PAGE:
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Edetate Disodium (EDTA) Injection

Edetate disodium is a chelating agent with affinity for divalent and trivalent metals. When applied as a treatment for hypercalcemia, ETDA can decrease blood calcium levels too rapidly, which may lead to cardiac arrhythmias and respiratory arrest; because of this risk, the drug is rarely used. Edetate disodium was once used to treat arrhythmias associated with digitalis toxicity, but preferred alternative agents have taken its place. Edetate disodium should not be confused with its calcium salt (calcium EDTA), which is used to treat lead toxicity. Decades ago, edetate disodium was used for atherosclerotic vascular disease despite a lack of clinical data to support its efficacy. Only one large study has been conducted to evaluate this use and the study showed no significant improvement relative to placebo. Nevertheless, interest persists in using EDTA to treat atherosclerosis. A recent clinical trial suggests no evidence to support the benefit of chelation therapy in patients with ischemic heart disease including stable angina. EDTA has been approved by the FDA, but because of potentially lethal adverse effects, edetate disodium should not be used for the treatment of arteriosclerosis due to advancing age.

Mechanism of Action

Edetate disodium binds calcium ions, forming a stable, soluble complex that is eventually excreted by the kidneys. Following IV administration of edetate disodium, serum calcium levels decrease rapidly, since 1 gm of edetate disodium can combine with 120 mg of calcium. The decrease in calcium antagonizes the effects of digitalis glycosides on the ventricles of the heart, thereby helping to control digitalis-induced ventricular arrhythmias. Edetate disodium is also known to exhibit negative cardiac inotropic activity; the sudden decrease in serum calcium caused by EDTA can lead to hypocalcemic tetany, seizures, cardiac arrhythmias, and respiratory arrest. These effects are usually related to high doses or rapid infusion rates, which means a slower IV infusion allows time for the body to mobilize calcium in bone to replenish the serum calcium pool, reducing the risk of negative effects. EDTA does not affect the concentration of calcium ions in the cerebrospinal fluid.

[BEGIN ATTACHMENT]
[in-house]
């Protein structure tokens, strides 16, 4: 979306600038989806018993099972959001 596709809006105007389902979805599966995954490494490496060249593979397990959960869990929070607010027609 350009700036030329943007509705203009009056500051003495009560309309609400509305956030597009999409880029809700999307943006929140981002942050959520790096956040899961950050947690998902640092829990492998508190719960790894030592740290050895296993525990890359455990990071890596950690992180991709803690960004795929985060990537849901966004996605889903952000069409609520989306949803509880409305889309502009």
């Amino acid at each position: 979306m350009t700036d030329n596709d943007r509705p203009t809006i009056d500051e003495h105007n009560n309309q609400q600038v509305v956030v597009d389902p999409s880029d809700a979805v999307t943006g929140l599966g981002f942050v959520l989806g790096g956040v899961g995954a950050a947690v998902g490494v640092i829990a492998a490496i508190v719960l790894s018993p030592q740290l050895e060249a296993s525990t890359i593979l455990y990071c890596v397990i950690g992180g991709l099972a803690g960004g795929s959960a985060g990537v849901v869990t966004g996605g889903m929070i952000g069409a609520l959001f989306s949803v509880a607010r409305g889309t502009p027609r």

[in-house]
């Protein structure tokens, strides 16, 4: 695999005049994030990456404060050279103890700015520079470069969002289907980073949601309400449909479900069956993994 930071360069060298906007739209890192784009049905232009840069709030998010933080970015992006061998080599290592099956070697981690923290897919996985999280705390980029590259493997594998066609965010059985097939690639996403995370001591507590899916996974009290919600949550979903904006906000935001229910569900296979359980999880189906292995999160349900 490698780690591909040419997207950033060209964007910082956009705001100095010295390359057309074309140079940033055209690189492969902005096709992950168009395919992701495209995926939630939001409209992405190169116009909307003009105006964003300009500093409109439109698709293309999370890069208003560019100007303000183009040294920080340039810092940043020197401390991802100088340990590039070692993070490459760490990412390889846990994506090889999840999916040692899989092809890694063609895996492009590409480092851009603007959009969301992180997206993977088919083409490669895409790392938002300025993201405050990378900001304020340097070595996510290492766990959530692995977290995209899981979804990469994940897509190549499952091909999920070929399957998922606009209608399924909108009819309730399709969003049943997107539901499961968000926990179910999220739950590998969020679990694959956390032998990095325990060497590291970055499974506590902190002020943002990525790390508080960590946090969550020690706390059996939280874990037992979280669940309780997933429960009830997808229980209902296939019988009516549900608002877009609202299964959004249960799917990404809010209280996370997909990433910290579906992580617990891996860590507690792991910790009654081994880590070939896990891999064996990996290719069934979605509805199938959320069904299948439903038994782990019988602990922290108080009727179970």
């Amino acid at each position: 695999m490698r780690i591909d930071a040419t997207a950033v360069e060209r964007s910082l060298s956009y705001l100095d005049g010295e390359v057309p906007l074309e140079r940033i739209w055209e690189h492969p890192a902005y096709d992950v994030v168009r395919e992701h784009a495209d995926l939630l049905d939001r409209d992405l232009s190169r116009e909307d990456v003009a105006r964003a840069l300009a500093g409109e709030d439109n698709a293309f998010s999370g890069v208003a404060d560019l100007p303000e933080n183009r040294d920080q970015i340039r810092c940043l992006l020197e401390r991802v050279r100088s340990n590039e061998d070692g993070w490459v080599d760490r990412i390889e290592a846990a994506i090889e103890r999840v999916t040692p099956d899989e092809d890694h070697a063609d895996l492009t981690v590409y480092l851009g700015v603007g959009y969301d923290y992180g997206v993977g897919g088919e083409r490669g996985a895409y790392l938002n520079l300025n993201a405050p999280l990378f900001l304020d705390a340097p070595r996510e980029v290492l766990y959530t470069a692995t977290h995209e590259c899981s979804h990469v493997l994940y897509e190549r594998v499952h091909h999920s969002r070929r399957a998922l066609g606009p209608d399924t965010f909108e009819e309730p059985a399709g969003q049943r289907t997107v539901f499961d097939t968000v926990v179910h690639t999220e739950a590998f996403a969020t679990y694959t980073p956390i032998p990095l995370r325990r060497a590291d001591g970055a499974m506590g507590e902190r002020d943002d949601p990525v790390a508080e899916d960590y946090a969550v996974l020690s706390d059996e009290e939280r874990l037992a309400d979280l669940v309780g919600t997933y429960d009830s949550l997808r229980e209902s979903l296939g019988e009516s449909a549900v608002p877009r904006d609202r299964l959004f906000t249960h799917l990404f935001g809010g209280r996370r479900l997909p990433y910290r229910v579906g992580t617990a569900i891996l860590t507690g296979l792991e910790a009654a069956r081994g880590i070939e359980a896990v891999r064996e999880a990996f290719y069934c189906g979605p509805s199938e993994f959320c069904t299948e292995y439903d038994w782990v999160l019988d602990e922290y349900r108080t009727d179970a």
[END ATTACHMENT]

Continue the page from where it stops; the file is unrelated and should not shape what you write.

Edetate disodium also enhances the excretion of other trace metals including magnesium and zinc, and although the drug does not have this effect on potassium, administration can increase renal excretion and decrease serum concentration of this mineral, which can produce hypokalemia. It was once believed that EDTA could be used to manage atherosclerosis, but this has been disproven. Edetate disodium is still advocated as a treatment for this condition through mechanisms that have not been verified.

Pharmacokinetics
General Administration Information
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Pregnancy/ Breastfeeding
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